Is the larger iPhone 7 really a meaningful upgrade from the iPhone 6s Plus? Read on.

The most striking thing about the iPhone 7s Plus— the 5.5-inch Plus is the larger of the two new phones— is just how similar it is physically to the iPhone 6 Plus introduced in 2014. Ditto on the iPhone 6s Plus, introduced last year. In fact, I’m guessing the non-geek, average consumer couldn’t tell the difference between all three— even after using them.

I’ve owned all three and recently switched to the 7 Plus. Here are my impressions.

Camera: It’s Apple’s best yet. I’ve compared photos from my iPhone 6s Plus and iPhone 7 Plus and the latter produces better photos in low-light. I take most of my photos in low-light or ambient room light and the iPhone 7 Plus camera renders more accurate colors and detail. But I have to look hard. The difference isn’t going to jump out at you. And, again, the average consumer (non-photography buff) probably wouldn’t notice.  

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I’m trying not to carp. Enthusiasts who obsess about image quality will definitely notice. And it's important to note that camera quality doesn’t improve in big leaps. It’s incremental. So, hats off to Apple for continuing to make its iPhone cameras good enough that most consumers can ditch their stand-alone DSLRs. (I ditched my pricey DSLR when I got the iPhone 5s.)

There is one thing that everyone will notice, however, novices and experts alike: the “telephoto” capability that is only available on the iPhone 7 Plus. The telephoto technology uses two lenses (versus one on the smaller iPhone 7).  In short, up to 2X, you get higher-quality zoom. I definitely noticed this right away. The novice will too.

No headphone jack: The sole Lightning connector on the iPhone 7 is a game changer. This didn’t hit me until, out of habit, I sat down and unthinkingly tried to plug my old headphones into the iPhone 7 Plus. At that moment, I also realized that I had probably a half a dozen headphones with old-style 3.5mm jacks that I couldn’t use with iPhone 7 Plus without an adapter. And, tangentially, I noticed that using the Lighting headphones with the Lightning port on my iPad Pro doesn’t work for me because it blocks easy access to the home button. That doesn’t bode well for future iPads unless Apple changes the position of the Lightning connector.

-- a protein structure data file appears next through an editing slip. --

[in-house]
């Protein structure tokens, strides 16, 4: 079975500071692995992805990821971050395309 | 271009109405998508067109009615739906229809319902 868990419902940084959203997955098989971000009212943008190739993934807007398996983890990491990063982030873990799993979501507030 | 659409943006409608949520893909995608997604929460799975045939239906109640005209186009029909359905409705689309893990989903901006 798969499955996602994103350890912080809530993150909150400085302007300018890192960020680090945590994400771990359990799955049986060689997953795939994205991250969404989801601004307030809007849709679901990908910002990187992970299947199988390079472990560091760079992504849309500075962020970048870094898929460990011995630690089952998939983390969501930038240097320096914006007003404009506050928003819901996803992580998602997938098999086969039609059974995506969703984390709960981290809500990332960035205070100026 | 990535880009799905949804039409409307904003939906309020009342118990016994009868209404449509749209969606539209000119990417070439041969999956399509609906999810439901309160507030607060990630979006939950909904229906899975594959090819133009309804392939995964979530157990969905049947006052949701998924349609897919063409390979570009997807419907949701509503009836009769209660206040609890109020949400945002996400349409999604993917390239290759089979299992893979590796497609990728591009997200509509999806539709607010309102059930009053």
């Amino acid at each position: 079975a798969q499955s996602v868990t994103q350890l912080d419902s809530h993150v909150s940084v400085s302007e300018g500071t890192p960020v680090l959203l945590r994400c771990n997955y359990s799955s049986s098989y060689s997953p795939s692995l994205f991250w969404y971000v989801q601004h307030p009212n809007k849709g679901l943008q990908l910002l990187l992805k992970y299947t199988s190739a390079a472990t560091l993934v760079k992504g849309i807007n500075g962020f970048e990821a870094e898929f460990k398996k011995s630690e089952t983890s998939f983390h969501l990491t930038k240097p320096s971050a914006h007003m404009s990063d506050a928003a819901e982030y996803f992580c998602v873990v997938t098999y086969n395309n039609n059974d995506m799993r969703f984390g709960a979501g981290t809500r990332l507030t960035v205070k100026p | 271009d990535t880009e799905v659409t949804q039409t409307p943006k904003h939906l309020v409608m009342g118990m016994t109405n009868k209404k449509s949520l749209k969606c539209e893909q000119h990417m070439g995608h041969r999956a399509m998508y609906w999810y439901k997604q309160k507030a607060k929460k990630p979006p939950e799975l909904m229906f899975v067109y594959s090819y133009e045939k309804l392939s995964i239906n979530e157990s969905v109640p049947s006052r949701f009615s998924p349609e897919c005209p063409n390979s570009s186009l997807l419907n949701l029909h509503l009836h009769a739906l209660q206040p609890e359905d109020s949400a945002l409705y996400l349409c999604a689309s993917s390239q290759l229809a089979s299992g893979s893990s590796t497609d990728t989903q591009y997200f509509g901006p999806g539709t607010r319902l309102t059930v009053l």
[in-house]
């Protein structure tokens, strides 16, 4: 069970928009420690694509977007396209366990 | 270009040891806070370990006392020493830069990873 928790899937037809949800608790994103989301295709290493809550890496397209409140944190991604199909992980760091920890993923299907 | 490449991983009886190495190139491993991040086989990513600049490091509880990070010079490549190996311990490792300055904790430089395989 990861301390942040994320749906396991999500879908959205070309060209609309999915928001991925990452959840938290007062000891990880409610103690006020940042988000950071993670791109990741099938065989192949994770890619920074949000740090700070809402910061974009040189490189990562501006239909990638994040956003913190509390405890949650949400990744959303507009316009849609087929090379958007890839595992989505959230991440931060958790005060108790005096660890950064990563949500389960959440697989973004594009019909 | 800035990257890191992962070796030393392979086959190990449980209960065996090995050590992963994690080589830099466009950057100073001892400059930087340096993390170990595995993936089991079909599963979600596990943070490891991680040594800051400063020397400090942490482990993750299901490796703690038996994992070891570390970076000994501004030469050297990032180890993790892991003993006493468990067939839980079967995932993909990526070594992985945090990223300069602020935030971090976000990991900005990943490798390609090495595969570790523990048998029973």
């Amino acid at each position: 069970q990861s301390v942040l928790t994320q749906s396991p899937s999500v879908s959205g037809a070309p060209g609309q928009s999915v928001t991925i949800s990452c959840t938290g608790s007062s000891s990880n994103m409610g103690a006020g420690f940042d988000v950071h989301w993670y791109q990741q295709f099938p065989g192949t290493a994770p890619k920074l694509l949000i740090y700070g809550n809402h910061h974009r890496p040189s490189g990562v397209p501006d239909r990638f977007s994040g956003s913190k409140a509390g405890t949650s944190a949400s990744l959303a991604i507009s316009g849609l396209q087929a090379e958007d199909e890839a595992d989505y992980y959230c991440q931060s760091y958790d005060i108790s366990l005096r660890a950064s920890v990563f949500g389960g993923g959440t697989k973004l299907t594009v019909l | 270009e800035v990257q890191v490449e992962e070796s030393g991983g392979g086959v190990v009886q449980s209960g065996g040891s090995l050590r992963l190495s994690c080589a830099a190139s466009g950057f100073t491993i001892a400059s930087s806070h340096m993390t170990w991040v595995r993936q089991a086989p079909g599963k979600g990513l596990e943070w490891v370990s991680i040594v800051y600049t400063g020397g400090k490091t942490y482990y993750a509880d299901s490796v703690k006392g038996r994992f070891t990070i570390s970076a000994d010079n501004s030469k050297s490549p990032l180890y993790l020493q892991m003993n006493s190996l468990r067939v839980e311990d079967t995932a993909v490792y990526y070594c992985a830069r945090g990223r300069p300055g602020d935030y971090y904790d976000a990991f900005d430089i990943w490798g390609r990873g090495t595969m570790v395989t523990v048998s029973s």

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That said, it’s progress. Everyone hates it when technology changes. But after the initial temper tantrum, most people soon forget what all the fuss was about. That will apply to the headphone jack-less iPhone 7 too.

Solid-state home button: I welcome the switch to a solid-state home button from the mechanical one on all previous iPhones. And I expect all Apple iOS devices to adopt solid-state buttons. It provides better feedback, is more responsive, and just plain easier to use.

Battery life: While I haven’t done exact down-to-the-minute comparisons, generally, after weeks of use, I haven’t noticed a difference – good or bad – between the iPhone 7 Plus and my previous iPhone 6s Plus. And I don’t think the average buyer will be either disappointed by or ecstatic over the iPhone 7 Plus’ battery life. It generally lasts all day unless I’m traveling and using it constantly all day. In the latter case, it needs recharging before the day is out.

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Performance: I do notice subtle speed improvements. Though the iPhone 7 packs a new Apple A10 processor, I believe a good chunk of the speed boost comes from the 3GB of RAM in the 7 Plus – that’s 1GB more than the 2GB of the smaller iPhone 7. As anyone who has done a DIY upgrade of a PC knows, if you add RAM, everything gets snappier. That applies to mobile devices too.

Water resistance: I have not tested the improved water resistance and will only do so if I’m forced to. Apple doesn't cover water damage under the standard warranty. So, I’m not going to push my luck. But tech sites have done lots of testing so I’ll refer you to in-depth testing. And some tests, by the way, showed that damage did occur.

To wrap up, is the iPhone 7 a major improvement over the iPhone 6s? No. And it's not light years ahead of the iPhone 6 either. That said, if you obsess about photo quality, need better water resistance, and insist on having the fastest iPhone, it's worth the upgrade.